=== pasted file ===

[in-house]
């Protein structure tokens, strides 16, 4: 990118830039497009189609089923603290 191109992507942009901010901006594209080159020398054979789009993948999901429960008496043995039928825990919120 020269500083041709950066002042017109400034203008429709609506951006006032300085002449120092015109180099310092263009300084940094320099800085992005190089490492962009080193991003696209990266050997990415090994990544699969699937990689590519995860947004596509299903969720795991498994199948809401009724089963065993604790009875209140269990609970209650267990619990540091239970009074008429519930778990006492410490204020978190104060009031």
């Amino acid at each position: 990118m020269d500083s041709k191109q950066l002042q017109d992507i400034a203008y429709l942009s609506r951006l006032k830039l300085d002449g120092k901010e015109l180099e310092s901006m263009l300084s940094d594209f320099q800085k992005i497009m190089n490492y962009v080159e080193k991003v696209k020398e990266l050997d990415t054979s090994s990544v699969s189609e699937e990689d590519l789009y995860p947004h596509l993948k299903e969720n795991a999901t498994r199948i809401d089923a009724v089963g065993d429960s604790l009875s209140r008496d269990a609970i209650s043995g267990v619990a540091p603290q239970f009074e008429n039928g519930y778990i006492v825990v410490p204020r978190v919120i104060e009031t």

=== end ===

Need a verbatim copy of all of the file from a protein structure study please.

[in-house]
């Protein structure tokens, strides 16, 4: 990118830039497009189609089923603290 191109992507942009901010901006594209080159020398054979789009993948999901429960008496043995039928825990919120 020269500083041709950066002042017109400034203008429709609506951006006032300085002449120092015109180099310092263009300084940094320099800085992005190089490492962009080193991003696209990266050997990415090994990544699969699937990689590519995860947004596509299903969720795991498994199948809401009724089963065993604790009875209140269990609970209650267990619990540091239970009074008429519930778990006492410490204020978190104060009031």
């Amino acid at each position: 990118m020269d500083s041709k191109q950066l002042q017109d992507i400034a203008y429709l942009s609506r951006l006032k830039l300085d002449g120092k901010e015109l180099e310092s901006m263009l300084s940094d594209f320099q800085k992005i497009m190089n490492y962009v080159e080193k991003v696209k020398e990266l050997d990415t054979s090994s990544v699969s189609e699937e990689d590519l789009y995860p947004h596509l993948k299903e969720n795991a999901t498994r199948i809401d089923a009724v089963g065993d429960s604790l009875s209140r008496d269990a609970i209650s043995g267990v619990a540091p603290q239970f009074e008429n039928g519930y778990i006492v825990v410490p204020r978190v919120i104060e009031t």